Cary Grant is Peter Joshua, a mysterious man of many aliases who appears to be Reggie’s only friend and hope in all of this, but is he who he claims to be? Just who is telling the truth, and can Reggie trust any of them?Peter and Reggie find themselves falling in love which further complicates matters.

I wish Grant and Hepburn had made more films together after this, they make such a terrific screen team. Their romantic scenes are tender, funny and believable, they make you feel for their characters and look like they are having a great deal of fun. They also make their characters quite emotionally vulnerable at times, especially during scenes where their mutual attraction is developing.

This is one of my favourite films and is one I return to quite often. It cheers me up if I’m feeling down. The twists and turns are still effective even though I know what’s coming. There is some great location work too. Does anyone know the location of the ski resort?

My favourite scenes are the following. Peter taking a shower fully dressed, the scene on the boat between Peter and Reggie after she gets suspicious of him, the opening at the ski resort, the orange game at the club, Reggie and Bartholomew discussing her skill as a potential spy, Reggie trying to follow Peter and not get noticed and pretty much every scene featuring Cary and Audrey together.

Grant is at his most suave and funny here, and despite the age gap between him and Audrey you don’t really notice it as you do with Audrey and Gary Cooper(in Love In The Afternoon). Audrey gets a mix of comic and serious moments in this and excels at each, she really makes you feel for her character.

The rest of the cast are all superb, George Kennedy is extremely menacing, Glass is seemingly unthreatening, when his character is anything but, and Coburn is like a deadly snake waiting to strike. We get to see Matthau in a rare serious role and he has a brilliant serious expression during comic scenes.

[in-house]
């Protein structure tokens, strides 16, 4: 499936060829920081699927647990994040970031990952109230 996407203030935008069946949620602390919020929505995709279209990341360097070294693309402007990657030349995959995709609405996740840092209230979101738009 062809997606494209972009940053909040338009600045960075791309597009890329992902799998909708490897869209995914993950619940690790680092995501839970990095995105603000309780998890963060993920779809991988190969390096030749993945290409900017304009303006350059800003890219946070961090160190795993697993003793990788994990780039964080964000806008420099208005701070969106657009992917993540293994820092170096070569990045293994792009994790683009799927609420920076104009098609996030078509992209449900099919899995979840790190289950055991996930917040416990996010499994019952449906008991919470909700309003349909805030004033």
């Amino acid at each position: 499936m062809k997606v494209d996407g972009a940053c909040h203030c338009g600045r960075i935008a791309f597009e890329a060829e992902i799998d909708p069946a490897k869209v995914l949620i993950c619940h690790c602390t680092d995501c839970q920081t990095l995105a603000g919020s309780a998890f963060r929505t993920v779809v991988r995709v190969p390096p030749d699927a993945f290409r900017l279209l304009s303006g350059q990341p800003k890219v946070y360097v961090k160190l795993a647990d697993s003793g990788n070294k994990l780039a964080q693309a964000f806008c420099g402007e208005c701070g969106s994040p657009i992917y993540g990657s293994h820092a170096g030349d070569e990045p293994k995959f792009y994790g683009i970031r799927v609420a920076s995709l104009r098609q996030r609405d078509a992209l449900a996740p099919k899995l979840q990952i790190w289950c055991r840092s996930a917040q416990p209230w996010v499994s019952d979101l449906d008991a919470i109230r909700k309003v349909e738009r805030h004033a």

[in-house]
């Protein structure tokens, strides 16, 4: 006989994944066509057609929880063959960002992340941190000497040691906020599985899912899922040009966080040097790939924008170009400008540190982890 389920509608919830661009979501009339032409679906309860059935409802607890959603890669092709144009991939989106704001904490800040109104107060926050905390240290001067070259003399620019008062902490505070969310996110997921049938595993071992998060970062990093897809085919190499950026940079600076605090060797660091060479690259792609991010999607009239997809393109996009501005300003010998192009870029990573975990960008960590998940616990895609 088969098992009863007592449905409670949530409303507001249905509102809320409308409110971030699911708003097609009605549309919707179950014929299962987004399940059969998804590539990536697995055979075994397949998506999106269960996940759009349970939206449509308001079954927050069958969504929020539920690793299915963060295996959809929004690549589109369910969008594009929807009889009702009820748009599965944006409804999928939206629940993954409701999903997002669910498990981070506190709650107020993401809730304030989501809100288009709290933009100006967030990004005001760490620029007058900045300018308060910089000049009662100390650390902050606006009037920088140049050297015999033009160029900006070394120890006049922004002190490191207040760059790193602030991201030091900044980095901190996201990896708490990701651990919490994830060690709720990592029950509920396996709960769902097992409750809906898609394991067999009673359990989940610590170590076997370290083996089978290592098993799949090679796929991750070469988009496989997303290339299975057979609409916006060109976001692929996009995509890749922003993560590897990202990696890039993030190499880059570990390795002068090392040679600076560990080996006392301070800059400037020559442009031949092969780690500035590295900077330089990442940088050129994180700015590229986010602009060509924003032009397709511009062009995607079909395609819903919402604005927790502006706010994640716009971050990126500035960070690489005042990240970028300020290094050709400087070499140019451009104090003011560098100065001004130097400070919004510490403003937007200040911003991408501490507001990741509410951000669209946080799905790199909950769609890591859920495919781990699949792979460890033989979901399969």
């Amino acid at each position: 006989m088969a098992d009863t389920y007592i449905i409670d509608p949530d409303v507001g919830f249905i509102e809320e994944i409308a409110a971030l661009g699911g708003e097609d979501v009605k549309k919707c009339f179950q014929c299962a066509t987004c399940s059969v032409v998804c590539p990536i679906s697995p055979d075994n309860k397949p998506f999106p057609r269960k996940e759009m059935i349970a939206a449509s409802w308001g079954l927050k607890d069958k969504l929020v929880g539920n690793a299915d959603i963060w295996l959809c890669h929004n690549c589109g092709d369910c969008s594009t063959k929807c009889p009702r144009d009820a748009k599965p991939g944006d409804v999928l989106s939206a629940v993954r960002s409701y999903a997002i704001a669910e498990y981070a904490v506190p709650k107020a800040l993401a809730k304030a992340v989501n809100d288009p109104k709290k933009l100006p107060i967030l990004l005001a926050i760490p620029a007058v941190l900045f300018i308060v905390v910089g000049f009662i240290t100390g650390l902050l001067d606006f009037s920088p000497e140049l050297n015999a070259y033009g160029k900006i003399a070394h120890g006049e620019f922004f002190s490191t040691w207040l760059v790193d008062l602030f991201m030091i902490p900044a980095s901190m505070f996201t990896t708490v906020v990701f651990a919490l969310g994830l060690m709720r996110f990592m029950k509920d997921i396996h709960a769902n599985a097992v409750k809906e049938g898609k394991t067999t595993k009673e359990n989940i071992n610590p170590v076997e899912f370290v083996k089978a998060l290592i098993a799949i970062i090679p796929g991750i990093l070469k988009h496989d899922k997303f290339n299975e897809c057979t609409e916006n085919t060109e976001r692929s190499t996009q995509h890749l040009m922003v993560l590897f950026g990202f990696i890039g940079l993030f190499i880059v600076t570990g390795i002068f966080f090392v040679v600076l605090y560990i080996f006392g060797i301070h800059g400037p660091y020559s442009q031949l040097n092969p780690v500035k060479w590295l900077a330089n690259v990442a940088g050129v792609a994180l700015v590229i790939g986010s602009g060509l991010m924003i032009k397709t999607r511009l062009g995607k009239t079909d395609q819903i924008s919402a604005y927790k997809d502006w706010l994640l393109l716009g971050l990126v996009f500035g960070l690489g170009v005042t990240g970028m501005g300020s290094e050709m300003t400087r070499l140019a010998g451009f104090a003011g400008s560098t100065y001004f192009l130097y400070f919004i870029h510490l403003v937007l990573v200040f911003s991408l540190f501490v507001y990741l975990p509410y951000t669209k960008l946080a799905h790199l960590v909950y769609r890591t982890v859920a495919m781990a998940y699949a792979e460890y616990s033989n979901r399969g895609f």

Henry Mancini’s music is the perfect accompaniment to the action and romance on screen.

I don’t know about anyone else, but I think the park(with the market and Punch and Judy show)looks like the one featured in How To Steal A Million, has anyone noticed the similarity? Does anyone know the real location used?

Any other fans? I’d love to hear your thoughts on this one. If you’ve never seen it, I highly recommend it.

Romance

Roman Holiday (1953) My Favourite Audrey Hepburn Film

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This romantic comedy is one I return to again,again, and (oh, yes)again. Funny, poignant, romantic and very moving; this film is one of those rare ones that has something in it for everyone.

Princess Ann(Audrey Hepburn)is the heir to her (never named) countries throne. During a state visit to Italy, Ann stops off in Rome. One night she sneaks out of the embassy she is staying in, desperate for a few hours of freedom. She is discovered by American reporter Joe Bradley(Gregory Peck)sleeping on a street bench, he takes her back to his apartment and it begins to dawn on him just who she is. Will he use her to create the story of his career or not?